Village Capital, a Washington D.C. based international non-profit venture-lending fund that recruits and helps establish startups that address specific issues, last week closed application to a competition that will award $100,000 in capital to two startups that provide the most innovative solution to improving access to financial services by smallholder farmers in East Africa.
The fund said it received 129 applications for its inaugural FinTech for Agriculture East African accelerator, from which 12 applicants will be chosen to participate in the three month accelerator, with two startups securing $50,000 each in funding at the end of the programme.
AFKInsider interviewed John Mulqueen and George Omedo of Village Capital on their take on East Africa’s startup scene and here is their take:
AFKInsider: What is the Africa fintech startup programme all about?
Village Capital: The aim is to unlock innovations that increase access to financial services for smallholder farmers. At the end of the program, the two start-ups ranked highest by other entrepreneurs in the program will each receive $50,000 USD to help scale their businesses and impact.
AFKInsider: How is this programme different from others we have across Africa?
Village Capital: Our award-winning peer-selection investment model has supported 450 ventures in 30 programs across 9 countries. In this model the participating startups peer select, through a ranking system, the top two participants who will be awarded the $50,000 USD investment. This system help startups be able to develop evaluation skills, understand the way investors think and better understand the problems they are trying to solve.
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AFKInsider: Is this a one-off competition or are we going to see more of these and an increase in the prize award in future competitions?
Village Capital: This is not a one off competition, as we are have run two previous programs in Kenya and plan to run a fourth program focused on Agriculture/Energy later this year. We recently completed an education-focused program in South Africa and have run 33 programs worldwide since 2009.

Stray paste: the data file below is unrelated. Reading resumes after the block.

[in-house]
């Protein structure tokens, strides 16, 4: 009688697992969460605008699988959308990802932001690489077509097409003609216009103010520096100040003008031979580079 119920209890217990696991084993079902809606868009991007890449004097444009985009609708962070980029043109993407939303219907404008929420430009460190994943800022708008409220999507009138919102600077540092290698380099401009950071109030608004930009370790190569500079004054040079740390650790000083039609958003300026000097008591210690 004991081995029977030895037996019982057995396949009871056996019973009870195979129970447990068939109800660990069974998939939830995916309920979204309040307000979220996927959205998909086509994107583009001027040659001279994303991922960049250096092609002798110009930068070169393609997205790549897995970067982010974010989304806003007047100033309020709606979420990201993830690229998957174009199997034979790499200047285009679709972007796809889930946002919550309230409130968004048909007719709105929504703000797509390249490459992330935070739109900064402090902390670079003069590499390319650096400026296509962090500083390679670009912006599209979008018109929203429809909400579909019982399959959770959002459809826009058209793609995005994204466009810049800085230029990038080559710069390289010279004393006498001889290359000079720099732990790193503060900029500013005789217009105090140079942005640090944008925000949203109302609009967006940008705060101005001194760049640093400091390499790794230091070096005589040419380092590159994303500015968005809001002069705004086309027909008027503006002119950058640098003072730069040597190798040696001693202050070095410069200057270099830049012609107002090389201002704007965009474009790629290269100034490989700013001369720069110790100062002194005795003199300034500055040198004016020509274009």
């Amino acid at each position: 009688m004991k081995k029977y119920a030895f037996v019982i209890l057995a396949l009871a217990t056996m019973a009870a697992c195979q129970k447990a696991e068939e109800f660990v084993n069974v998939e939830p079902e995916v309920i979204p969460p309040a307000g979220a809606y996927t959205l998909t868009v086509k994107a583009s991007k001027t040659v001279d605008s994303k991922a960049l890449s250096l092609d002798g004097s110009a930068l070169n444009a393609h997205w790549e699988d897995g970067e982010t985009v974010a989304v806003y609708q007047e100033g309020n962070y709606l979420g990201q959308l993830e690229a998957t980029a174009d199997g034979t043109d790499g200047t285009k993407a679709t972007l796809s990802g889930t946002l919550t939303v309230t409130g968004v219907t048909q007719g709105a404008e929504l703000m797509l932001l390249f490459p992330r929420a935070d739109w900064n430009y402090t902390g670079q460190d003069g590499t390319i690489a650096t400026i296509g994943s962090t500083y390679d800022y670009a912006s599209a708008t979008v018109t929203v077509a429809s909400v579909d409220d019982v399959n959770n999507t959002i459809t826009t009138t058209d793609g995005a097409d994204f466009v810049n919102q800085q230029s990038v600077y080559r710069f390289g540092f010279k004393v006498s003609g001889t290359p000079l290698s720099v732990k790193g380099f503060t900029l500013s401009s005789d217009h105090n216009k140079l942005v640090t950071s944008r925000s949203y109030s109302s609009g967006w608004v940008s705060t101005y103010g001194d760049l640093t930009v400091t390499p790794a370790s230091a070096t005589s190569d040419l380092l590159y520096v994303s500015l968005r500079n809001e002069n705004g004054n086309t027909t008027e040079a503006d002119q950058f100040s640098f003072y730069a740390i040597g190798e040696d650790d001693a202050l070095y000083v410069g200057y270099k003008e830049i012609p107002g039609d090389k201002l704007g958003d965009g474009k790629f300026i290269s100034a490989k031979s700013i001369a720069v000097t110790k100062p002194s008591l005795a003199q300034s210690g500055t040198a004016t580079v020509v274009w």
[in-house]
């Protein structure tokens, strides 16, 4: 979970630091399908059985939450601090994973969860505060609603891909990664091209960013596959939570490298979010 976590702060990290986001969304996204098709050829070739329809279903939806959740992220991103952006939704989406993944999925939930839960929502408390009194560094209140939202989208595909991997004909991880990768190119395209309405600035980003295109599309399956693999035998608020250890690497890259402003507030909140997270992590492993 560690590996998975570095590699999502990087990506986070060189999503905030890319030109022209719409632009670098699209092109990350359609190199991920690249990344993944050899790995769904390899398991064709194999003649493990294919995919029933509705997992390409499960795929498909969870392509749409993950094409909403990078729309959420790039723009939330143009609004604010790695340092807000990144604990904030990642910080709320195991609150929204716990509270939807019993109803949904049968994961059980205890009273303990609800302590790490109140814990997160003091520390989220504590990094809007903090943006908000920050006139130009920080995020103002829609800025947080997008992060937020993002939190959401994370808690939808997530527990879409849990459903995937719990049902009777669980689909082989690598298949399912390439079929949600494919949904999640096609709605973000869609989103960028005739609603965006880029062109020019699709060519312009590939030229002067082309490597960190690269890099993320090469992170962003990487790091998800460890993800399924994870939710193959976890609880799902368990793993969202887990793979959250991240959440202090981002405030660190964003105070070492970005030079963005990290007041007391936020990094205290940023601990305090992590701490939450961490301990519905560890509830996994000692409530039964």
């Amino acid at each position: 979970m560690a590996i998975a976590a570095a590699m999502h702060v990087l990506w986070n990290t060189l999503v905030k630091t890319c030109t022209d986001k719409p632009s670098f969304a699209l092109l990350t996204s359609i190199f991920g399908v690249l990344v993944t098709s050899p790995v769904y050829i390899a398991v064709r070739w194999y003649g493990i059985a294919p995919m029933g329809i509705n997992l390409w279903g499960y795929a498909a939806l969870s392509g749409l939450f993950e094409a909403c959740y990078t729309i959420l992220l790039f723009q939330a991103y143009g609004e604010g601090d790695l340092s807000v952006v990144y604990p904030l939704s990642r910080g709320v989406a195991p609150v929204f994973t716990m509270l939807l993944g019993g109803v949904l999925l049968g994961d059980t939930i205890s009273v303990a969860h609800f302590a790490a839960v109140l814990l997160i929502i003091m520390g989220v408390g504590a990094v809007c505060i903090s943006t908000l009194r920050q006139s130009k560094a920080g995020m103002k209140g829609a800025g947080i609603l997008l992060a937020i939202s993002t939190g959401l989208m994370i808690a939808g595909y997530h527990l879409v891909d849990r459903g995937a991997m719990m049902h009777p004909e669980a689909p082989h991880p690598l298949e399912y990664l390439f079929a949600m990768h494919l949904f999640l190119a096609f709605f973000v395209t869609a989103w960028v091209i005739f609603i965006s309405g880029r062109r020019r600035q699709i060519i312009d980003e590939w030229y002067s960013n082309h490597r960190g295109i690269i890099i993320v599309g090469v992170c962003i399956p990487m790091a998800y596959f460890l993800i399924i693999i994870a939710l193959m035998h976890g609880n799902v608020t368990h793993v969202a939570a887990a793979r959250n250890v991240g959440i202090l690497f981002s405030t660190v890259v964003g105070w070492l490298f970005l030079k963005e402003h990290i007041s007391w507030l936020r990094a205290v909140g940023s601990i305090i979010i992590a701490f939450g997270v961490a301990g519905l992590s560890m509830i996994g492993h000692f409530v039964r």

AFKInsider: How did you manage to bring all the sponsors together and do you have a history of working together?
Village Capital: [We] sources, trains, and invests in early-stage ventures solving major social problems through profitable business solutions. We put investors face-to-face with the best entrepreneurs in agriculture, energy, education, health, and financial inclusion, and in the last five years, we have been the most active small business development organization worldwide. Therefore we have a strong history of working with various partners to develop and manage accelerator programs worldwide.
AFKInsider: Why did you decide to focus on agriculture and most importantly smallholder farmers?
Village Capital: Most of the population in sub-Saharan Africa are rural based and are engaged in agriculture or in the agriculture value chain for their daily incomes. This population of Africans is also under banked and has difficulties accessing financial products and services.
AFKInsider: How will other participating startups who don’t win the final prize benefit from the programme?
Village Capital: At the end of each program, we hold a venture forum where the participating startups pitch to invited impact investors within our network. This acts as a formal introduction for engagement between the enterprises and investors. 80 percent of our graduates get investments in the first year after participating in our program. We will continue engaging with our alumni in order to help them develop their businesses and also connect with investors through different fora.
AFKInsider: How would you describe the startup landscape in Kenya, East Africa and Africa at large? And what do you think is needed to ensure more successful startups in the region?
Village Capital: The startup landscape in Kenya in particular is vibrant and many young people and enterprises are investing in innovation in various sectors trying to come up with new ways of doing things or improving on existing ones. These developments can be seen in agriculture, energy, health, education, transport, financial services and IT sectors. East Africa and African countries have also seen a major focus on innovation and entrepreneurship. Nigeria and South Africa stand out.
The increase of startups in Africa has been given a boost by the support infrastructure, especially the incubators, accelerators, funds and impact investors. These players have helped identify, nurture and scale activities of promising entrepreneurs and enabled some of them to succeed in business. There is a further need for all the players to coordinate their efforts and focus reduce wasted time and resources. Three ways to improve this effort would be to increase transparency of what key players are working on, improve the quality of human capital in the industry and focus on co-investments.